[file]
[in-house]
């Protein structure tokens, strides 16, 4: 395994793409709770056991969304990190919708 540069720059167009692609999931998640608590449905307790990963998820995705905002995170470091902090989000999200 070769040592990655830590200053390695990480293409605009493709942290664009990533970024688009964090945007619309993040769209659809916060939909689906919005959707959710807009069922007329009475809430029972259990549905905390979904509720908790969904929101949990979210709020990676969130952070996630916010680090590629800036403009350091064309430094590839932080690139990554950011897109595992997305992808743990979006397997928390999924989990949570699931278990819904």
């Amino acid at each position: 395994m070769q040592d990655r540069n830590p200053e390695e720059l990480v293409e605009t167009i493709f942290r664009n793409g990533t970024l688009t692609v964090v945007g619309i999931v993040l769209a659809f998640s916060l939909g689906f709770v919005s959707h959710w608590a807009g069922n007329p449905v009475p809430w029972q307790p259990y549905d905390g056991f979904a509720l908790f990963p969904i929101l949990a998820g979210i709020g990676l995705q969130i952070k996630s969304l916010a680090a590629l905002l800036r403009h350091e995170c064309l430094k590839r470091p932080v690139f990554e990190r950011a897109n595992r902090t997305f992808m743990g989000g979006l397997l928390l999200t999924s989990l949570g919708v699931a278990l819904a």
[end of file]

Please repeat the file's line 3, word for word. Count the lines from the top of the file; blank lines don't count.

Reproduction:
């Amino acid at each position: 395994m070769q040592d990655r540069n830590p200053e390695e720059l990480v293409e605009t167009i493709f942290r664009n793409g990533t970024l688009t692609v964090v945007g619309i999931v993040l769209a659809f998640s916060l939909g689906f709770v919005s959707h959710w608590a807009g069922n007329p449905v009475p809430w029972q307790p259990y549905d905390g056991f979904a509720l908790f990963p969904i929101l949990a998820g979210i709020g990676l995705q969130i952070k996630s969304l916010a680090a590629l905002l800036r403009h350091e995170c064309l430094k590839r470091p932080v690139f990554e990190r950011a897109n595992r902090t997305f992808m743990g989000g979006l397997l928390l999200t999924s989990l949570g919708v699931a278990l819904a």